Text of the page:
yes despite giving the council all the appropriate notice to get my property back - they only bothered to look for a property for the tenant when i commenced eviction proceedings - in the end it was 2 years before i got it back - as you say you are swapping one risk for another -

lh

David

16:43 PM, 8th February 2024, About 3 weeks ago

Oh dear! As with many rent to rent arrangements it sounds as though you've been shafted. If the housing association has an automatic right to extend then you may struggle to get your property back at all. You need specialist legal help from a landlord and tenant solicitor.

Cider Drinker

18:16 PM, 8th February 2024, About 3 weeks ago

I’d advise that tenancy agreements end when the tenant or a court says so.

Cider Drinker

10:11 AM, 9th February 2024, About 3 weeks ago

8.2…

You signed up to THAT?

Michael Crofts

16:24 PM, 10th February 2024, About 3 weeks ago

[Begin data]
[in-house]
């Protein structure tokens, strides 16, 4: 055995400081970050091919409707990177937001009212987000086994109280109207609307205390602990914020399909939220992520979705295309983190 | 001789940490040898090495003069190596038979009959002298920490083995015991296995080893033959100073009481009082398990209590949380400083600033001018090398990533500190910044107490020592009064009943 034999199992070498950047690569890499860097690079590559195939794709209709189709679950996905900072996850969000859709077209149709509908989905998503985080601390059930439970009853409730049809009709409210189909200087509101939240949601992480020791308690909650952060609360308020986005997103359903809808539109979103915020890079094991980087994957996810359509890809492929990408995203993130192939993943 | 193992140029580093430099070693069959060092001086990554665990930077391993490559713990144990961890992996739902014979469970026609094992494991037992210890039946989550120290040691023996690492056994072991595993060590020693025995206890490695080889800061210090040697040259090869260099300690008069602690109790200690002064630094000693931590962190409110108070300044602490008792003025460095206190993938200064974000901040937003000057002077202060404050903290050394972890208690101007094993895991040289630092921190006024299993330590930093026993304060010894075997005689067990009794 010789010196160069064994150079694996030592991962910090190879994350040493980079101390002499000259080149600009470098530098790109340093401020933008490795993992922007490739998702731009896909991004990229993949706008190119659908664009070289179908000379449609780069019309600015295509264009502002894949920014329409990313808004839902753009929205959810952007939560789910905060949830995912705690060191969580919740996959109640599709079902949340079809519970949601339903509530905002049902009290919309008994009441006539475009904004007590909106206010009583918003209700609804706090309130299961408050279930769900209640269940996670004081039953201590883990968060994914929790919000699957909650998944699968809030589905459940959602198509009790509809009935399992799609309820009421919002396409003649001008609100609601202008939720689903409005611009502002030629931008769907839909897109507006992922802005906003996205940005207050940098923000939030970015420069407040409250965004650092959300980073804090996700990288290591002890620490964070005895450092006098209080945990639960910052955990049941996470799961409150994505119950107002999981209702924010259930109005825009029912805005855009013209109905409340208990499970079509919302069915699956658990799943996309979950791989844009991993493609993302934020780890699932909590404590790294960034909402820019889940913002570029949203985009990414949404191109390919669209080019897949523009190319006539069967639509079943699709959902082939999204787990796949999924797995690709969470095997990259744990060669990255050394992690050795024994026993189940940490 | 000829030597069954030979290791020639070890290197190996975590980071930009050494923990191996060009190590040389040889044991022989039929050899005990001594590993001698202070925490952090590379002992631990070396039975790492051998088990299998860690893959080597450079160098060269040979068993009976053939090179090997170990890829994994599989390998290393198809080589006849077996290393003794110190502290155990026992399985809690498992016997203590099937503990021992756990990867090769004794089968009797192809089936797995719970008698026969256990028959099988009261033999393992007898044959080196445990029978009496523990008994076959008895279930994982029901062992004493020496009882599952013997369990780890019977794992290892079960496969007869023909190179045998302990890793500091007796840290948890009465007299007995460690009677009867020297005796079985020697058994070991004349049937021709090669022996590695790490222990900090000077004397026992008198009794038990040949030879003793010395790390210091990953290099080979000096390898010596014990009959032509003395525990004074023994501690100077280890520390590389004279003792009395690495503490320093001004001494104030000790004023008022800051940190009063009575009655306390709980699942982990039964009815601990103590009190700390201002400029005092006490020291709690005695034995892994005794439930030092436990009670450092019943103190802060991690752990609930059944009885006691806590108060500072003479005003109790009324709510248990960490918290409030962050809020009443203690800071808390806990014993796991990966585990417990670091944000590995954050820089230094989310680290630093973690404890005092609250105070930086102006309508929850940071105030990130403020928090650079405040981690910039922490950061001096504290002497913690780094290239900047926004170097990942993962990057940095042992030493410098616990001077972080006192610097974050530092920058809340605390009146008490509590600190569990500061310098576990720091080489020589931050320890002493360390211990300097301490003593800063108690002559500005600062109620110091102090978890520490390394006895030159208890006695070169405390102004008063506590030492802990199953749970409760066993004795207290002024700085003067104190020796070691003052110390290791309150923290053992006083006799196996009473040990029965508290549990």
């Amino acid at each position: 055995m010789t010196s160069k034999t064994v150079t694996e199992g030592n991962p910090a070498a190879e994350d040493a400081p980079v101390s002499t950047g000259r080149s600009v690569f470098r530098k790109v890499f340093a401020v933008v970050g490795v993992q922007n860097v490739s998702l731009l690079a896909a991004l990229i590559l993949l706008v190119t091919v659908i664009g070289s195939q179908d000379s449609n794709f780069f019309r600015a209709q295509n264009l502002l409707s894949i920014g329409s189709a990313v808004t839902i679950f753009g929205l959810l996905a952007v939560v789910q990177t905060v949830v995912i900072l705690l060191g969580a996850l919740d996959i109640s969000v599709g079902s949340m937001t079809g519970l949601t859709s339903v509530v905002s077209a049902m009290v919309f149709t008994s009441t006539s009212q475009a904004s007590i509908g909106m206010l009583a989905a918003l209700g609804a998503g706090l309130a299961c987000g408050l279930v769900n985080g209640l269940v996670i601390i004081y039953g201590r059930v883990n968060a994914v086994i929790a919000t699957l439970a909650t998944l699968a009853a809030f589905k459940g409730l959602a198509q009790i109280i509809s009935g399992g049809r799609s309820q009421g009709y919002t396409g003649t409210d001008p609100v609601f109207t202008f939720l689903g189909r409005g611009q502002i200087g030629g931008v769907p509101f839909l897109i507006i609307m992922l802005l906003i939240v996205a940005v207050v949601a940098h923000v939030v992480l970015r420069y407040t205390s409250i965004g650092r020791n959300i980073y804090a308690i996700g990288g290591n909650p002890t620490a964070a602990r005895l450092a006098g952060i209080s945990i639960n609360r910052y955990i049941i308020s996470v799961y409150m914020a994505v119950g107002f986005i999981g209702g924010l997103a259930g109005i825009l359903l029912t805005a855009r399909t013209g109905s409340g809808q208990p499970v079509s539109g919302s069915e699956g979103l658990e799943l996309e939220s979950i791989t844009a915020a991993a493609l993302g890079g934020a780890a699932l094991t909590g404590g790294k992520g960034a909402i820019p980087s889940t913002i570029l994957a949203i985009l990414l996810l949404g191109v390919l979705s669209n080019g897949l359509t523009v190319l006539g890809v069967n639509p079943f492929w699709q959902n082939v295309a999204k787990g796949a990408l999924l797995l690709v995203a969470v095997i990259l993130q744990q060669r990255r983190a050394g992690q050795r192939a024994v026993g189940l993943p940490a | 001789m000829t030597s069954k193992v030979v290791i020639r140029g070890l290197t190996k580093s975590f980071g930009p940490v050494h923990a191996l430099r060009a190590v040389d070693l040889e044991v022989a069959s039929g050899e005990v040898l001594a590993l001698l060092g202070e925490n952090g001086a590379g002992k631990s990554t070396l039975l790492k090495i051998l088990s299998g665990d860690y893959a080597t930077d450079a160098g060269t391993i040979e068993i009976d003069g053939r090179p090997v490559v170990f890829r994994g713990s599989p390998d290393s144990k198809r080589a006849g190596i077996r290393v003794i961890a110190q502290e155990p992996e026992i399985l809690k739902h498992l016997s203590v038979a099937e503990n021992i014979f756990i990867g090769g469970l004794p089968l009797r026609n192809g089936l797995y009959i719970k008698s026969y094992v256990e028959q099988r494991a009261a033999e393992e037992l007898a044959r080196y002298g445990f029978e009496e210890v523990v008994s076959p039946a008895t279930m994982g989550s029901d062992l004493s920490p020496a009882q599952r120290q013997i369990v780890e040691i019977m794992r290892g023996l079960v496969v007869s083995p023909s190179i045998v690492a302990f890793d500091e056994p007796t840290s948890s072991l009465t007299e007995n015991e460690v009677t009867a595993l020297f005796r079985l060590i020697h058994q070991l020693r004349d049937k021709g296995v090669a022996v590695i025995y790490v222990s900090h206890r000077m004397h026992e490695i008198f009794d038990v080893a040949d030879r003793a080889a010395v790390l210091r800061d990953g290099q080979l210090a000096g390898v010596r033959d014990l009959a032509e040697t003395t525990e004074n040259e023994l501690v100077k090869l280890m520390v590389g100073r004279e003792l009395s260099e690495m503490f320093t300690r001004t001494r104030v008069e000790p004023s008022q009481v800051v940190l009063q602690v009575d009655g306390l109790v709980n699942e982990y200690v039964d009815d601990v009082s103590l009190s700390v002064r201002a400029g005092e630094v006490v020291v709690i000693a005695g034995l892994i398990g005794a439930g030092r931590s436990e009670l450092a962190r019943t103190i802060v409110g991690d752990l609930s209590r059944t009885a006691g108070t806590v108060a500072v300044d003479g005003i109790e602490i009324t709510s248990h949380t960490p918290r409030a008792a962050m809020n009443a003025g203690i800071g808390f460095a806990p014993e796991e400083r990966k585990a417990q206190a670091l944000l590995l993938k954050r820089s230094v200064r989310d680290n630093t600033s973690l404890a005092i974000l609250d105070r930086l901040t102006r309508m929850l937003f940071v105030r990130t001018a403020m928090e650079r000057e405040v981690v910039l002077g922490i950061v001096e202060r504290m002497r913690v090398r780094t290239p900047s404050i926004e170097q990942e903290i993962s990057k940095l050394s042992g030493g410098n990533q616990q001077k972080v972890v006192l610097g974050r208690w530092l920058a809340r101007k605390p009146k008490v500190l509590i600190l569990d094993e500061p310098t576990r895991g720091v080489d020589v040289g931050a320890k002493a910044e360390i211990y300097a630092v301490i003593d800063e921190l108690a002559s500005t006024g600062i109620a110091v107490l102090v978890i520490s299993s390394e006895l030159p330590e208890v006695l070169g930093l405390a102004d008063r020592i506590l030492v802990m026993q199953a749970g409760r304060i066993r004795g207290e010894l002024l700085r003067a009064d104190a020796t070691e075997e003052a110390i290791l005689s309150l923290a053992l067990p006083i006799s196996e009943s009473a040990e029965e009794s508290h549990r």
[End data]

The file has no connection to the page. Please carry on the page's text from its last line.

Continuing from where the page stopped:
To the original poster -
Sorry to read about your problem, especially as it is at a stressful time.
Please do not rely on any advice you get here or on any other internet forum. There is already one incorrect piece of information in the replies, the wording you have provided suggests to me that you have signed a very onerous agreement, and if you mis-handle the situation you could end up in an even worse pickle. I'm a retired chartered surveyor and I used to manage the largest estate of private tenanted properties in the county but I no longer have PI insurance so the only advice I can give you is to find a competent solicitor with detailed knowledge of all the Housing legislation and so-called rent-to-rent agreements. The best and cheapest way of getting started is to use the Landlord Law telephone consultation service, (link below), but check first that they will advise on rent-to-rent agreements. Otherwise I suggest you instruct Ryan Heaven at duttongregory.co.uk - last time he advised me he charged £250 per hour + VAT but that is the sort of cost you will have to pay and he is very good.
Do not use a solicitor who does mainly divorces with a bit of landlord and tenant work on the side. You need a specialist.
https://landlordlaw.co.uk/openaccess_content/the-landlord-law-telephone-advice-service/